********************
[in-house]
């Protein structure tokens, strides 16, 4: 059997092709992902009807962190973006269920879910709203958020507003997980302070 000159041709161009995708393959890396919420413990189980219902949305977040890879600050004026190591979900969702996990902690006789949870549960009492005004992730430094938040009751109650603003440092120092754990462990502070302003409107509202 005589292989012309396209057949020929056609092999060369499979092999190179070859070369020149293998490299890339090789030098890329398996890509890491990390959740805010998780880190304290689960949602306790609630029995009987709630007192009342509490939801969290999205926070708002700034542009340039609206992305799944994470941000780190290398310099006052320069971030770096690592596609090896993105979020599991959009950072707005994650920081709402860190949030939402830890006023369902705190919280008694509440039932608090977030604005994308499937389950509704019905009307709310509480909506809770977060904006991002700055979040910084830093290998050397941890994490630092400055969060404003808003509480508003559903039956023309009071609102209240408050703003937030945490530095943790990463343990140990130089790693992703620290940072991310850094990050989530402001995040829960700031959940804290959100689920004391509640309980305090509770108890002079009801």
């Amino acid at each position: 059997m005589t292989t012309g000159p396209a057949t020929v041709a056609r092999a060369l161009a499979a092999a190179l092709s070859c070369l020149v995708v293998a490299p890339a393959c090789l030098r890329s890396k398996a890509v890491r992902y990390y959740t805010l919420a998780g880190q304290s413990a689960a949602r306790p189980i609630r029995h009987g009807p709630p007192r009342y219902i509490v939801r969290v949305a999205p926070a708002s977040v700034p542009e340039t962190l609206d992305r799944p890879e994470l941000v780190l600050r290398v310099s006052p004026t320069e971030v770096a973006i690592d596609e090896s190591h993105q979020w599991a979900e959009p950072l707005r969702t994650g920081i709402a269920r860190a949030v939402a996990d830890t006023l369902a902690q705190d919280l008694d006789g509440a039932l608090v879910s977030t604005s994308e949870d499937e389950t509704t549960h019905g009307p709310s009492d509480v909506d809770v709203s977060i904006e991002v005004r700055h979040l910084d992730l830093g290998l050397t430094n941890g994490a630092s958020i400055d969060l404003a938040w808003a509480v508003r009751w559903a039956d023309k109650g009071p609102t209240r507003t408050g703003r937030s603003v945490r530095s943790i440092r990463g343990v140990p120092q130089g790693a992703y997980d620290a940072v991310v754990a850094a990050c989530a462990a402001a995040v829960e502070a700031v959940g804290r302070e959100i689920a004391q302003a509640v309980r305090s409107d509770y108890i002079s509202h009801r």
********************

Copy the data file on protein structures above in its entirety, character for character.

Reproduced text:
[in-house]
């Protein structure tokens, strides 16, 4: 059997092709992902009807962190973006269920879910709203958020507003997980302070 000159041709161009995708393959890396919420413990189980219902949305977040890879600050004026190591979900969702996990902690006789949870549960009492005004992730430094938040009751109650603003440092120092754990462990502070302003409107509202 005589292989012309396209057949020929056609092999060369499979092999190179070859070369020149293998490299890339090789030098890329398996890509890491990390959740805010998780880190304290689960949602306790609630029995009987709630007192009342509490939801969290999205926070708002700034542009340039609206992305799944994470941000780190290398310099006052320069971030770096690592596609090896993105979020599991959009950072707005994650920081709402860190949030939402830890006023369902705190919280008694509440039932608090977030604005994308499937389950509704019905009307709310509480909506809770977060904006991002700055979040910084830093290998050397941890994490630092400055969060404003808003509480508003559903039956023309009071609102209240408050703003937030945490530095943790990463343990140990130089790693992703620290940072991310850094990050989530402001995040829960700031959940804290959100689920004391509640309980305090509770108890002079009801």
């Amino acid at each position: 059997m005589t292989t012309g000159p396209a057949t020929v041709a056609r092999a060369l161009a499979a092999a190179l092709s070859c070369l020149v995708v293998a490299p890339a393959c090789l030098r890329s890396k398996a890509v890491r992902y990390y959740t805010l919420a998780g880190q304290s413990a689960a949602r306790p189980i609630r029995h009987g009807p709630p007192r009342y219902i509490v939801r969290v949305a999205p926070a708002s977040v700034p542009e340039t962190l609206d992305r799944p890879e994470l941000v780190l600050r290398v310099s006052p004026t320069e971030v770096a973006i690592d596609e090896s190591h993105q979020w599991a979900e959009p950072l707005r969702t994650g920081i709402a269920r860190a949030v939402a996990d830890t006023l369902a902690q705190d919280l008694d006789g509440a039932l608090v879910s977030t604005s994308e949870d499937e389950t509704t549960h019905g009307p709310s009492d509480v909506d809770v709203s977060i904006e991002v005004r700055h979040l910084d992730l830093g290998l050397t430094n941890g994490a630092s958020i400055d969060l404003a938040w808003a509480v508003r009751w559903a039956d023309k109650g009071p609102t209240r507003t408050g703003r937030s603003v945490r530095s943790i440092r990463g343990v140990p120092q130089g790693a992703y997980d620290a940072v991310v754990a850094a990050c989530a462990a402001a995040v829960e502070a700031v959940g804290r302070e959100i689920a004391q302003a509640v309980r305090s409107d509770y108890i002079s509202h009801r």